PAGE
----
- The Washington Times - Saturday, August 28, 2004

Of course, the president keeps telling people he would never question my service to our country. Instead, he watches as a Republican-funded attack group does just that. Well, if he wants to have a debate about our service in Vietnam, here is my answer: Bring it on.

Sen. John Kerry, Democratic presidential nominee.

Dear John: As usual, you have it wrong. You don’t have a beef with President Bush about your war record. He has been exceedingly generous about your military service.

Your complaint is with the 2.5 million of us who served honorably in a war that ended 29 years ago and which you, not the president, made the centerpiece of this campaign.

I talk to a lot of vets, John, and this really isn’t about your medals or how you got them. Like you, I have a Silver Star and a Bronze Star. I only have two Purple Hearts though. I turned down the others so I could stay with the Marines in my Rifle Platoon. But I think you might agree with me, though I’ve never heard you say it, that the officers always got more medals than they earned and the youngsters we led never got as many medals as they deserved.

This really isn’t about how early you came home from that war either, John. There have always been guys in every war who want to go home. There are also lots of guys, like those in my Rifle Platoon in Vietnam, who did a full 13 months in the field. And there are, thankfully, many young Americans today in Iraq and Afghanistan who volunteered to return to war because, as one of them told me a few weeks ago, “the job isn’t finished.”

Nor is this about whether you were in Cambodia on Christmas Eve 1968. Heck John, people get lost going on vacation. If you got lost, just say so. Your campaign has admitted you now know you really weren’t in Cambodia that night and Richard Nixon wasn’t really president when you thought he was. Now would be a good time to explain to us how you could have all that bogus stuff “seared” into your memory — especially since you want to have your finger on our nation’s nuclear trigger.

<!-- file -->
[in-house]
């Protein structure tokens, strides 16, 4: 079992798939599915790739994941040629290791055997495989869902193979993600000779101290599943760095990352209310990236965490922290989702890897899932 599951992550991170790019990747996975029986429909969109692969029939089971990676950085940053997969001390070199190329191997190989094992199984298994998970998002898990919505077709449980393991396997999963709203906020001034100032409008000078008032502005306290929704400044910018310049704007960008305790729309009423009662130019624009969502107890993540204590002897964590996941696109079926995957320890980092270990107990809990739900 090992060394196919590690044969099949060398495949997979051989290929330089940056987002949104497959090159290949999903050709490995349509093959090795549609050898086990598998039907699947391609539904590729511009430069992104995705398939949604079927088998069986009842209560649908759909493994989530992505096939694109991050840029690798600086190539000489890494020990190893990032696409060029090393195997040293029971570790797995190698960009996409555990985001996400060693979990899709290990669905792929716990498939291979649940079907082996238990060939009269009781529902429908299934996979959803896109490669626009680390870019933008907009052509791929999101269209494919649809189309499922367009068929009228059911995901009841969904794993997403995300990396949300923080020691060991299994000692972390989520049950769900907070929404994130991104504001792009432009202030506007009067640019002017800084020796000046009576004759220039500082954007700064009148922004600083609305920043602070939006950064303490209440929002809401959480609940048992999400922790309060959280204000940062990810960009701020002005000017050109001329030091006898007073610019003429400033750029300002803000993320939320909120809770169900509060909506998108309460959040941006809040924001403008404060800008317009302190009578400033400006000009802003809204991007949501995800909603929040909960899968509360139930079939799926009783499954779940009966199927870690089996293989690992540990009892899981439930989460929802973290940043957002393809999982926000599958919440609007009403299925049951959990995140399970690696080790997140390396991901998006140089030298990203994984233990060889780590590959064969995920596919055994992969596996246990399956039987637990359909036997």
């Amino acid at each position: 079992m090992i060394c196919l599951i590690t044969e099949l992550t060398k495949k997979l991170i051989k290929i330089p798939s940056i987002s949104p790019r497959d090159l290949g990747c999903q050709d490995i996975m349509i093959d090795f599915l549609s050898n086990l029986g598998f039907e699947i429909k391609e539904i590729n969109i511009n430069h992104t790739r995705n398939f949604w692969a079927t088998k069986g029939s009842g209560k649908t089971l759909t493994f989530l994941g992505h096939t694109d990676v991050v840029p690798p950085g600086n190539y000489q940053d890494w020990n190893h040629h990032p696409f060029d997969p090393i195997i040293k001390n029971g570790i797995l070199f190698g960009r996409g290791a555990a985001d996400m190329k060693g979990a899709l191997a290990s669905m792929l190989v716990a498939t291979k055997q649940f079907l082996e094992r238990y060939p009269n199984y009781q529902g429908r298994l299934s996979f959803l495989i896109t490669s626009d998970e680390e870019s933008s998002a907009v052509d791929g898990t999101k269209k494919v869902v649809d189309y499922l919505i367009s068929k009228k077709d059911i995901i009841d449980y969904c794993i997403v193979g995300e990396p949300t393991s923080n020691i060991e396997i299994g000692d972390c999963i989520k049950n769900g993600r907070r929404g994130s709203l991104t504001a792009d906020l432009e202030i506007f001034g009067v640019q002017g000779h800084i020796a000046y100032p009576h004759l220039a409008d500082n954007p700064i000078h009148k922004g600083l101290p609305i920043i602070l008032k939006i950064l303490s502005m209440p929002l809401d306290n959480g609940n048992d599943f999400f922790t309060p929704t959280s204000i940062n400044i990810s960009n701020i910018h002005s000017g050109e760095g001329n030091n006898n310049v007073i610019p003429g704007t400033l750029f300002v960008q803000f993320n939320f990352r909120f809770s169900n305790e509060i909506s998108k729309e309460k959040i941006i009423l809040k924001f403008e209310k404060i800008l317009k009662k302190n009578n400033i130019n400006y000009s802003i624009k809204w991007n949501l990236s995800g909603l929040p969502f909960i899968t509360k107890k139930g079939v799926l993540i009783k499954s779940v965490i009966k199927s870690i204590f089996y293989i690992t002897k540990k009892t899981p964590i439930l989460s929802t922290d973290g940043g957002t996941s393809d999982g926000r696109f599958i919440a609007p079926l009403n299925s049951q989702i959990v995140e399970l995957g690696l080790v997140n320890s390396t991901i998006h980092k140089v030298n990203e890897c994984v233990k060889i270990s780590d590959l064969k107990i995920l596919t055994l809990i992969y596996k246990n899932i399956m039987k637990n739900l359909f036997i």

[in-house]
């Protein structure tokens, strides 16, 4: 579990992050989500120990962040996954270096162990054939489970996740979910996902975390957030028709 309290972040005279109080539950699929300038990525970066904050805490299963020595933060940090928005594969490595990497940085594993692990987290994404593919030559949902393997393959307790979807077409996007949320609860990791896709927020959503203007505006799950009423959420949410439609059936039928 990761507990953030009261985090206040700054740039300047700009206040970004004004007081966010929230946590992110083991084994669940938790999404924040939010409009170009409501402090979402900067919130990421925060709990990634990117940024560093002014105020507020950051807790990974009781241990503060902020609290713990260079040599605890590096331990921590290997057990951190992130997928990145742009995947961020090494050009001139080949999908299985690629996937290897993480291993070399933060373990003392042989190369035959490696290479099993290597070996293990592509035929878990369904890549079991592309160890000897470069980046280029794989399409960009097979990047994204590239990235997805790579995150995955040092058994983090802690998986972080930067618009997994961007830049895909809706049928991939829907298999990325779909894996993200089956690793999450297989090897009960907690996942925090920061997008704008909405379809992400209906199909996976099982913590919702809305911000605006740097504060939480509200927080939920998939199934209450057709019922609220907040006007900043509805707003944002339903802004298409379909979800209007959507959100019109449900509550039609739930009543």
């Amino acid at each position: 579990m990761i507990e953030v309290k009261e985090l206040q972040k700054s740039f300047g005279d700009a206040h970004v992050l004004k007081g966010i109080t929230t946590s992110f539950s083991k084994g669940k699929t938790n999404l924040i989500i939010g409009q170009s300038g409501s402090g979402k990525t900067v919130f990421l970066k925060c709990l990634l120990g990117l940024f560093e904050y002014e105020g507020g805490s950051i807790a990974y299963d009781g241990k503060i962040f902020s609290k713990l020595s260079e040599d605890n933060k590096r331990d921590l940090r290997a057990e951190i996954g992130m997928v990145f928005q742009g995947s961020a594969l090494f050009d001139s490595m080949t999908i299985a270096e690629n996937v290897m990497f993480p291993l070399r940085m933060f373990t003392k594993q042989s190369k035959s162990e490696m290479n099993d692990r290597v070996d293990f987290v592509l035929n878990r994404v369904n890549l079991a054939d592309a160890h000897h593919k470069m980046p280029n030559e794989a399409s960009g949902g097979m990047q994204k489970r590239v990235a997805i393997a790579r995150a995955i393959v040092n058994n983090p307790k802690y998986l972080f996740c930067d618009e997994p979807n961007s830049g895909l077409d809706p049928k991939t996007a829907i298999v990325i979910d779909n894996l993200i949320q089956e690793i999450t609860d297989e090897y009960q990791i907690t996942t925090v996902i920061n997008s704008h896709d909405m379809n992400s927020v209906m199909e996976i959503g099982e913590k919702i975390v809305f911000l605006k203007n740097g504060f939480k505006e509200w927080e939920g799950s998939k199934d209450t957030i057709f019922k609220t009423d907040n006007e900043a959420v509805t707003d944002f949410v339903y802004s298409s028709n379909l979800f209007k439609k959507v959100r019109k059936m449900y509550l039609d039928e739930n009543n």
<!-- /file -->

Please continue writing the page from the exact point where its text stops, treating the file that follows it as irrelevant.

But that’s not really the problem either. The trouble you’re having, John, isn’t about your medals or coming home early or getting lost — or even Richard Nixon. The issue is what you did to us when you came home, John.

When you got home, you co-founded Vietnam Veterans Against the War and wrote “The New Soldier,” which denounced those of us who served — and were still serving — on the battlefields of a thankless war. Worst of all, John, you then accused me — and all of us who served in Vietnam — of committing terrible crimes and atrocities.

On 22 April 1971, under oath, you told the Senate Foreign Relations Committee you had knowledge American troops “had personally raped, cut off ears, cut off heads, taped wires from portable telephones to human genitals and turned up the power, cut off limbs, blown up bodies, randomly shot at civilians, razed villages in fashion reminiscent of Genghis Khan, shot cattle and dogs for fun, poisoned food stocks, and generally ravaged the countryside of South Vietnam.” And on television you admitted, “Yes, yes, I committed the same kind of atrocities as thousands of other soldiers have committed.”

And for good measure you stated, “[America is] more guilty than any other body, of violations of [the] Geneva Conventions… the torture of prisoners, the killing of prisoners.”

Your “antiwar” statements and activities were painful for those of us scarred in Vietnam and trying to move on with our lives. For those still there, it was even more hurtful. But those who suffered the most from what you said and did were hundreds of American prisoners of war held by Hanoi. Here’s what some of them endured because of you, John:

• Capt. James Warner had already spent four years in Vietnamese custody when he was handed a copy of your testimony by his captors. Capt. Warner says that for his captors, your statements, “were proof I deserved to be punished.” He wasn’t released until March 14, 1973.

• Maj. Kenneth Cordier, an Air Force pilot in Vietnamese custody 2,284 days, says his captors “repeated incessantly” your one-liner about being “the last man to die” for a lost cause. Maj. Cordier was released March 4,1973.

• Navy Lt. Paul Galanti, says your accusations “were as demoralizing as solitary [confinement]… and a prime reason the war dragged on.” He remained in North Vietnamese hands until Feb. 12, 1973.

John, did you think they would forget? When Tim Russert asked about your claim you and others in Vietnam committed “atrocities,” instead of standing by your sworn testimony, you confessed your words “were a bit over the top.” Does that mean you lied under oath? Or are you a war criminal? You can’t have this one both ways, John. Either way, you’re not fit to be a prison guard at Abu Ghraib, much less commander in chief.

One last thing, John. In 1988, Jane Fonda said:

“I would like to say something… to men who were in Vietnam, who I hurt, or whose pain I caused to deepen because of things that I said or did. I was trying to help end the killing and the war, but there were times when I was thoughtless and careless about it and I’m… very sorry that I hurt them. And I want to apologize to them and their families.”

Even Jane Fonda apologized. Will you, John?

Oliver North is a nationally syndicated columnist.

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